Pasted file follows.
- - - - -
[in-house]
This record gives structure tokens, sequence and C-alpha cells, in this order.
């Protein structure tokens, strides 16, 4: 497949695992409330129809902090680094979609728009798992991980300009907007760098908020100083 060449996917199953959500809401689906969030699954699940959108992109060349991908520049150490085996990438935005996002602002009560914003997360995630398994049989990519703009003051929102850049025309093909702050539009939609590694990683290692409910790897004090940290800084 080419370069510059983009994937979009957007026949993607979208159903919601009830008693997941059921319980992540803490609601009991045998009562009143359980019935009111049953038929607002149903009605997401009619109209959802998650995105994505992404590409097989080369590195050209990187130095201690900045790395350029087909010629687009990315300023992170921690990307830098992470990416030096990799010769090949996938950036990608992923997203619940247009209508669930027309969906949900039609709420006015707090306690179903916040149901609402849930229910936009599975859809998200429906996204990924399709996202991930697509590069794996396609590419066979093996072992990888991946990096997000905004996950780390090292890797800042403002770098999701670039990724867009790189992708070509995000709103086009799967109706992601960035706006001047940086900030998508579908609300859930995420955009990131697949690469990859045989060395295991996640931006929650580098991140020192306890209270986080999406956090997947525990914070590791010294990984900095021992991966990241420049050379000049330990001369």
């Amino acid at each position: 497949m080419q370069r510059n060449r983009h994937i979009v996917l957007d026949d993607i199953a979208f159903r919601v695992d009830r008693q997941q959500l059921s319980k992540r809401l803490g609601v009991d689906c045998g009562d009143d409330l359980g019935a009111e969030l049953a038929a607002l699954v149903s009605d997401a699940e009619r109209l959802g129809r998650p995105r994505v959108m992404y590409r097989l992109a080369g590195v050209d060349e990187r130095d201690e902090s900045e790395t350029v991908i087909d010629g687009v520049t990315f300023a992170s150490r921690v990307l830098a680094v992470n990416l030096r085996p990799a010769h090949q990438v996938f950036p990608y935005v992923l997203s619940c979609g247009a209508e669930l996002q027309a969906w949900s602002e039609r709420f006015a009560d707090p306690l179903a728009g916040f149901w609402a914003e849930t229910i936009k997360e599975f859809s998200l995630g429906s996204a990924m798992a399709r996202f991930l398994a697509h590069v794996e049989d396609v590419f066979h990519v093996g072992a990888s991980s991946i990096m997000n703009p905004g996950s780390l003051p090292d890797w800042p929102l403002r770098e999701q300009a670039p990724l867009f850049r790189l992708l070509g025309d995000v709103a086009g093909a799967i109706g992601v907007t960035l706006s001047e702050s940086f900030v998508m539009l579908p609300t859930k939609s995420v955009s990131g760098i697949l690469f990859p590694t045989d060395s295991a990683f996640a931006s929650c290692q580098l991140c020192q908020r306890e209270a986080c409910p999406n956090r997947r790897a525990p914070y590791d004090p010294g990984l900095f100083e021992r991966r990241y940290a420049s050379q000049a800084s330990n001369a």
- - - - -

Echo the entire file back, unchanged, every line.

[in-house]
This record gives structure tokens, sequence and C-alpha cells, in this order.
């Protein structure tokens, strides 16, 4: 497949695992409330129809902090680094979609728009798992991980300009907007760098908020100083 060449996917199953959500809401689906969030699954699940959108992109060349991908520049150490085996990438935005996002602002009560914003997360995630398994049989990519703009003051929102850049025309093909702050539009939609590694990683290692409910790897004090940290800084 080419370069510059983009994937979009957007026949993607979208159903919601009830008693997941059921319980992540803490609601009991045998009562009143359980019935009111049953038929607002149903009605997401009619109209959802998650995105994505992404590409097989080369590195050209990187130095201690900045790395350029087909010629687009990315300023992170921690990307830098992470990416030096990799010769090949996938950036990608992923997203619940247009209508669930027309969906949900039609709420006015707090306690179903916040149901609402849930229910936009599975859809998200429906996204990924399709996202991930697509590069794996396609590419066979093996072992990888991946990096997000905004996950780390090292890797800042403002770098999701670039990724867009790189992708070509995000709103086009799967109706992601960035706006001047940086900030998508579908609300859930995420955009990131697949690469990859045989060395295991996640931006929650580098991140020192306890209270986080999406956090997947525990914070590791010294990984900095021992991966990241420049050379000049330990001369």
């Amino acid at each position: 497949m080419q370069r510059n060449r983009h994937i979009v996917l957007d026949d993607i199953a979208f159903r919601v695992d009830r008693q997941q959500l059921s319980k992540r809401l803490g609601v009991d689906c045998g009562d009143d409330l359980g019935a009111e969030l049953a038929a607002l699954v149903s009605d997401a699940e009619r109209l959802g129809r998650p995105r994505v959108m992404y590409r097989l992109a080369g590195v050209d060349e990187r130095d201690e902090s900045e790395t350029v991908i087909d010629g687009v520049t990315f300023a992170s150490r921690v990307l830098a680094v992470n990416l030096r085996p990799a010769h090949q990438v996938f950036p990608y935005v992923l997203s619940c979609g247009a209508e669930l996002q027309a969906w949900s602002e039609r709420f006015a009560d707090p306690l179903a728009g916040f149901w609402a914003e849930t229910i936009k997360e599975f859809s998200l995630g429906s996204a990924m798992a399709r996202f991930l398994a697509h590069v794996e049989d396609v590419f066979h990519v093996g072992a990888s991980s991946i990096m997000n703009p905004g996950s780390l003051p090292d890797w800042p929102l403002r770098e999701q300009a670039p990724l867009f850049r790189l992708l070509g025309d995000v709103a086009g093909a799967i109706g992601v907007t960035l706006s001047e702050s940086f900030v998508m539009l579908p609300t859930k939609s995420v955009s990131g760098i697949l690469f990859p590694t045989d060395s295991a990683f996640a931006s929650c290692q580098l991140c020192q908020r306890e209270a986080c409910p999406n956090r997947r790897a525990p914070y590791d004090p010294g990984l900095f100083e021992r991966r990241y940290a420049s050379q000049a800084s330990n001369a």